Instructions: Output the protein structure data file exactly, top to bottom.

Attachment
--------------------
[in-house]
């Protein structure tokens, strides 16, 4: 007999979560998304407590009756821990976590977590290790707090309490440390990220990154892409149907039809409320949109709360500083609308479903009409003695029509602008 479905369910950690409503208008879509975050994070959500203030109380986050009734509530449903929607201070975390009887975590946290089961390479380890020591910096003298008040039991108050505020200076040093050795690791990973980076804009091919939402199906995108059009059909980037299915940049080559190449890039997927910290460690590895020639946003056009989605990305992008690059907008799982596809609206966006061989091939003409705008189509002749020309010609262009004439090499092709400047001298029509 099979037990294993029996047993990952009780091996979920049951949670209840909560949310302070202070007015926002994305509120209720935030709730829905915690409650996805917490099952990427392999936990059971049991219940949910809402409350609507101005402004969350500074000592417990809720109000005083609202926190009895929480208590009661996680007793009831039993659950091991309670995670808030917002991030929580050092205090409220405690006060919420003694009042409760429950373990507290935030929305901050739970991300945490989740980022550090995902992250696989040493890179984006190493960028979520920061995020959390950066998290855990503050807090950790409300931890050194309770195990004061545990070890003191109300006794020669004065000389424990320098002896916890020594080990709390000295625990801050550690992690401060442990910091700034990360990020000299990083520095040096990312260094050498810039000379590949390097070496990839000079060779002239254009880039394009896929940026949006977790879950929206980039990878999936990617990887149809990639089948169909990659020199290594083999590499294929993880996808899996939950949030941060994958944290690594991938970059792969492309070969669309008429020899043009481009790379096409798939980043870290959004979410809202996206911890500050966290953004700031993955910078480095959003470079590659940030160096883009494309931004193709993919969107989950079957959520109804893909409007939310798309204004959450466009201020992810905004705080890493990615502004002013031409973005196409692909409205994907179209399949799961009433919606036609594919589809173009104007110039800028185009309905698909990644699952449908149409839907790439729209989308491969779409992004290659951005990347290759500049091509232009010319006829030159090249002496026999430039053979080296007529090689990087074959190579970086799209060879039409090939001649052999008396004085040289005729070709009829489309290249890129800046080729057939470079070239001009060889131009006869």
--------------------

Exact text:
[in-house]
């Protein structure tokens, strides 16, 4: 007999979560998304407590009756821990976590977590290790707090309490440390990220990154892409149907039809409320949109709360500083609308479903009409003695029509602008 479905369910950690409503208008879509975050994070959500203030109380986050009734509530449903929607201070975390009887975590946290089961390479380890020591910096003298008040039991108050505020200076040093050795690791990973980076804009091919939402199906995108059009059909980037299915940049080559190449890039997927910290460690590895020639946003056009989605990305992008690059907008799982596809609206966006061989091939003409705008189509002749020309010609262009004439090499092709400047001298029509 099979037990294993029996047993990952009780091996979920049951949670209840909560949310302070202070007015926002994305509120209720935030709730829905915690409650996805917490099952990427392999936990059971049991219940949910809402409350609507101005402004969350500074000592417990809720109000005083609202926190009895929480208590009661996680007793009831039993659950091991309670995670808030917002991030929580050092205090409220405690006060919420003694009042409760429950373990507290935030929305901050739970991300945490989740980022550090995902992250696989040493890179984006190493960028979520920061995020959390950066998290855990503050807090950790409300931890050194309770195990004061545990070890003191109300006794020669004065000389424990320098002896916890020594080990709390000295625990801050550690992690401060442990910091700034990360990020000299990083520095040096990312260094050498810039000379590949390097070496990839000079060779002239254009880039394009896929940026949006977790879950929206980039990878999936990617990887149809990639089948169909990659020199290594083999590499294929993880996808899996939950949030941060994958944290690594991938970059792969492309070969669309008429020899043009481009790379096409798939980043870290959004979410809202996206911890500050966290953004700031993955910078480095959003470079590659940030160096883009494309931004193709993919969107989950079957959520109804893909409007939310798309204004959450466009201020992810905004705080890493990615502004002013031409973005196409692909409205994907179209399949799961009433919606036609594919589809173009104007110039800028185009309905698909990644699952449908149409839907790439729209989308491969779409992004290659951005990347290759500049091509232009010319006829030159090249002496026999430039053979080296007529090689990087074959190579970086799209060879039409090939001649052999008396004085040289005729070709009829489309290249890129800046080729057939470079070239001009060889131009006869």